With the growing requirement of consumers to advance the integration of consumer electronics in automotive infotainment applications, there arises a need for car manufactures to bridge the gap between open source In-Vehicle Infotainment applications and the 'closed' automotive domain. With this integration into a single domain control unit, the differences in the individual software technologies should vanish for the driver. The driver should see an integrated, unified human machine interface, which can always be operated in the same way. General Motors and Bosch have joined forces to develop a new basis for automotive infotainment system. The Cadillac User Experience (CUE) is the world's first driver information system to work with an open-source operating technology. The Cadillac User Experience (CUE)'s key features will help drivers interact with infotainment, communication, navigation and personalization features while they keep their eyes on the road and your hands on the steering wheel.
autojunction.in also spoke with the designers and architects at Bosch to get a clearer perspective of what the Cadillac User Experience is all about, and what future potential it holds.
What are the infotainment features of The Cadillac User Experience (CUE)?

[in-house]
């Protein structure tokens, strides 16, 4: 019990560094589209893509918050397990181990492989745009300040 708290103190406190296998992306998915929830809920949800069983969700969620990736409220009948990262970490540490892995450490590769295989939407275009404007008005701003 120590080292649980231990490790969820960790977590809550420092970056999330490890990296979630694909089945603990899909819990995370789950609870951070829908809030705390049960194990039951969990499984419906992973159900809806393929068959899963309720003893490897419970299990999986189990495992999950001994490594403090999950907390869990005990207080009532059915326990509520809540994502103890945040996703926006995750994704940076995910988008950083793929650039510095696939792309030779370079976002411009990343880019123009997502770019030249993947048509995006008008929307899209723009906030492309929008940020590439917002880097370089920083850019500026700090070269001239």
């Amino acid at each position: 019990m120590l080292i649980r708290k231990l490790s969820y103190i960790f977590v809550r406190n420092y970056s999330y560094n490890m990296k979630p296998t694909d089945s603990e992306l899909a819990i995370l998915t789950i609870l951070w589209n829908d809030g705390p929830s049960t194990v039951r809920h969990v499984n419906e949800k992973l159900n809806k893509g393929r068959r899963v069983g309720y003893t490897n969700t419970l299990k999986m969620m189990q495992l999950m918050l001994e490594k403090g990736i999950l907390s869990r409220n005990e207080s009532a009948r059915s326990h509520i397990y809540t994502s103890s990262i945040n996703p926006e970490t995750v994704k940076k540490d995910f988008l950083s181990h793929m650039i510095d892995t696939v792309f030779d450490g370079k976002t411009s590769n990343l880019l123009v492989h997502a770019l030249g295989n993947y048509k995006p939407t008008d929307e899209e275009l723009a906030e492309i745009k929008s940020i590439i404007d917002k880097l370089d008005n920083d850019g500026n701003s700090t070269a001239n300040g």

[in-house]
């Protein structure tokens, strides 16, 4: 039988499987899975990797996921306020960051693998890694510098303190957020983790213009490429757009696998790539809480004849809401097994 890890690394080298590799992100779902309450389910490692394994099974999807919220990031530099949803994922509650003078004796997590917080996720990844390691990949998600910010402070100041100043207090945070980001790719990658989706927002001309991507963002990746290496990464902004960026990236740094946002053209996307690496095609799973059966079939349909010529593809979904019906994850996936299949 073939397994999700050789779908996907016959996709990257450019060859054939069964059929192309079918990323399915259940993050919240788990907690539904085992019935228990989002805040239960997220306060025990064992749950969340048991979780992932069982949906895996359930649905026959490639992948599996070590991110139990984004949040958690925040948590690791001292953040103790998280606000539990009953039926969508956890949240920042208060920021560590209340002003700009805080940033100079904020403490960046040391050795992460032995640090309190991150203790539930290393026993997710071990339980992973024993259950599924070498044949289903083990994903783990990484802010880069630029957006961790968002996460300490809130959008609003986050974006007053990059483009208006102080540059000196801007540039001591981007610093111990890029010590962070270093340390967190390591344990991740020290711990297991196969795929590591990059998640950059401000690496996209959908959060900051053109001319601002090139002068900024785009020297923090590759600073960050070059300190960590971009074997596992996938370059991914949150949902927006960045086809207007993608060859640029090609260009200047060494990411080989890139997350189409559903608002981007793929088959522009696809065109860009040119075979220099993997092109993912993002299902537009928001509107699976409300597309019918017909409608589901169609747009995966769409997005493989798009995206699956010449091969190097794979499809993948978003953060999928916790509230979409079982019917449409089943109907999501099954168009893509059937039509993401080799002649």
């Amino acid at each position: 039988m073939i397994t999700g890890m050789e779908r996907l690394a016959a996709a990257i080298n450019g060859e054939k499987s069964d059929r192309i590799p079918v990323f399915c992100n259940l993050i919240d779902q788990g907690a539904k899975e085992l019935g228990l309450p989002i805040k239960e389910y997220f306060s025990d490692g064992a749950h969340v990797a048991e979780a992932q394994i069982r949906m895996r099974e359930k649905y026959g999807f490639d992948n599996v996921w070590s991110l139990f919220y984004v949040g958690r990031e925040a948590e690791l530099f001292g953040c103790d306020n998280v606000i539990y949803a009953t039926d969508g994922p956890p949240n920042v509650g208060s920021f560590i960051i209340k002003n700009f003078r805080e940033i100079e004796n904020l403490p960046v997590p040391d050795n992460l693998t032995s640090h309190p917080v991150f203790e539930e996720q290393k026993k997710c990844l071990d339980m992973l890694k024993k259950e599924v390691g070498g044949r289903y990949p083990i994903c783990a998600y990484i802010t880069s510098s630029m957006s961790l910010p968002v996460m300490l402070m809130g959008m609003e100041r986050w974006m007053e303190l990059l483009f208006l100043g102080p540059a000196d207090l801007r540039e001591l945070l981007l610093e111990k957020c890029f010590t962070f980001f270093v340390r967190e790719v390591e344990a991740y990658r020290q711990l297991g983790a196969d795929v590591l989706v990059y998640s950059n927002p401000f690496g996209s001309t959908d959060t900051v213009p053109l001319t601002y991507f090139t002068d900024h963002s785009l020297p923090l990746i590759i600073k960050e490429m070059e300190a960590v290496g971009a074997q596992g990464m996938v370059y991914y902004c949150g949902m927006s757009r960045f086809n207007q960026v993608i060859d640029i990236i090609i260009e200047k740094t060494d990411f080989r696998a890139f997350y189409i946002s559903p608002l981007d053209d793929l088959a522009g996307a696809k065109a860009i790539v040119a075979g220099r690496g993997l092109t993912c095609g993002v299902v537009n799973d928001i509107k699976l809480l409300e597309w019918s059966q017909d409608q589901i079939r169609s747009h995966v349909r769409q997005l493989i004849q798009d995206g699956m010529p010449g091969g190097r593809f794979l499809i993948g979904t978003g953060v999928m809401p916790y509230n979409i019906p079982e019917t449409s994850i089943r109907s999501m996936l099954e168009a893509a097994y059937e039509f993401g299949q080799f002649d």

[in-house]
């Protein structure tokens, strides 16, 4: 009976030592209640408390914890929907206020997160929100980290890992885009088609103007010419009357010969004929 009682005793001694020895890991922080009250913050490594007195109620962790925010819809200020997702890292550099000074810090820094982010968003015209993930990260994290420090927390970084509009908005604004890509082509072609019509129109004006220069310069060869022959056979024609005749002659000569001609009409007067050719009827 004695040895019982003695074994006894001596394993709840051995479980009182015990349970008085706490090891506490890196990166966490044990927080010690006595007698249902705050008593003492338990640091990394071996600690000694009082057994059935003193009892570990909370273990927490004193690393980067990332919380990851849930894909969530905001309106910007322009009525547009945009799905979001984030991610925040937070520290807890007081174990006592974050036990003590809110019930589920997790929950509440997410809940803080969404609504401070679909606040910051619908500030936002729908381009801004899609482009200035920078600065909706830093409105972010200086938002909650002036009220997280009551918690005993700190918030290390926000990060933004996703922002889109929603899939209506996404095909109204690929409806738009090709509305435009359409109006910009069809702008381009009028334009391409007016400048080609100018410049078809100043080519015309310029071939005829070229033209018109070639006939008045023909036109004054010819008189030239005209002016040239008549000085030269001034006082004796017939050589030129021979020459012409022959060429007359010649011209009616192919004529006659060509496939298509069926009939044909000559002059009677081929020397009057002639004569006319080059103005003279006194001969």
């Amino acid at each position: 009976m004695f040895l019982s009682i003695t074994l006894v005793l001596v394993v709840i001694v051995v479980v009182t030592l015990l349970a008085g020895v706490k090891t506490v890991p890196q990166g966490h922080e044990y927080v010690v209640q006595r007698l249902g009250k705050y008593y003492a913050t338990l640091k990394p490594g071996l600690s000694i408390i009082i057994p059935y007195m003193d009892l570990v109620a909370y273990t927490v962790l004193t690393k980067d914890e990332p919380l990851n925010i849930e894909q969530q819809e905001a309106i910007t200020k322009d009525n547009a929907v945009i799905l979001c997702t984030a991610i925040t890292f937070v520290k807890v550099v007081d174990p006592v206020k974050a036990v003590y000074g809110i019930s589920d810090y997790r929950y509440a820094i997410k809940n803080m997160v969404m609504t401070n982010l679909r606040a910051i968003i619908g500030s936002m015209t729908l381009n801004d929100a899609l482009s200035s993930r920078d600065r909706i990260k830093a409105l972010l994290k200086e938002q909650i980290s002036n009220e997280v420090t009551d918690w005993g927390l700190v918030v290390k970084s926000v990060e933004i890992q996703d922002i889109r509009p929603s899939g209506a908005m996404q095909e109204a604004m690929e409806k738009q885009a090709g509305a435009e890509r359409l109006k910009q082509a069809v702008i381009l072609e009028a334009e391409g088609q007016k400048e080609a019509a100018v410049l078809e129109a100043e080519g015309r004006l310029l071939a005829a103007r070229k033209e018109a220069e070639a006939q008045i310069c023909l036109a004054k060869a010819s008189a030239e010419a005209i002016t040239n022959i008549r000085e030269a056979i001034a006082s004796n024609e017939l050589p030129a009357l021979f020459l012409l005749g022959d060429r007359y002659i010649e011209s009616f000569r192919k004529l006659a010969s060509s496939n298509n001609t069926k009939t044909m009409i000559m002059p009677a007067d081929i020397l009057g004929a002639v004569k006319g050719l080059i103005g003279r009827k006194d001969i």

Key infotainment features include the following –
Natural language speech recognition
Full 3D-navigation graphics
Bluetooth-Audio, Rear View Camera
XM Realtime services
MyMedia (Media device content merging)
How is the CUE different Ford's SYNC (with Microsoft), or Vauxhall ADAM, or Mercedes' iOS-based Digital DriveStyle, or, more pertinent to Indian consumers, the Tata Motors-Samsung ConnectNEXT? There are a number of third-party free apps for automotive users, which promote car-pooling to save money and fuel, and community parking etc. Will CUE support such apps?
CUE has successfully made its mark as a driver interface that leaps two generations ahead with a blend of software with intelligent design and intuitiveness. With the natural voice recognition and responsive touch-screen technology, CUE creates a smart, connected and advanced driving experience for users. Currently CUE does not support third party apps.
Given the specifics of using such an infotainment system while driving, is it gesture controlled, or through a touch-screen interface, or voice activated, or does it have traditional buttons? Or is it a combination of one or more methods?
This system is gesture controlled and also has voice recognition. Some of the gestures available are pinch, spread, fling, swipe, drag. The faceplate also supports touch and gestures like swipe. This system also supports haptic feedback and proximity sensing for better user interaction.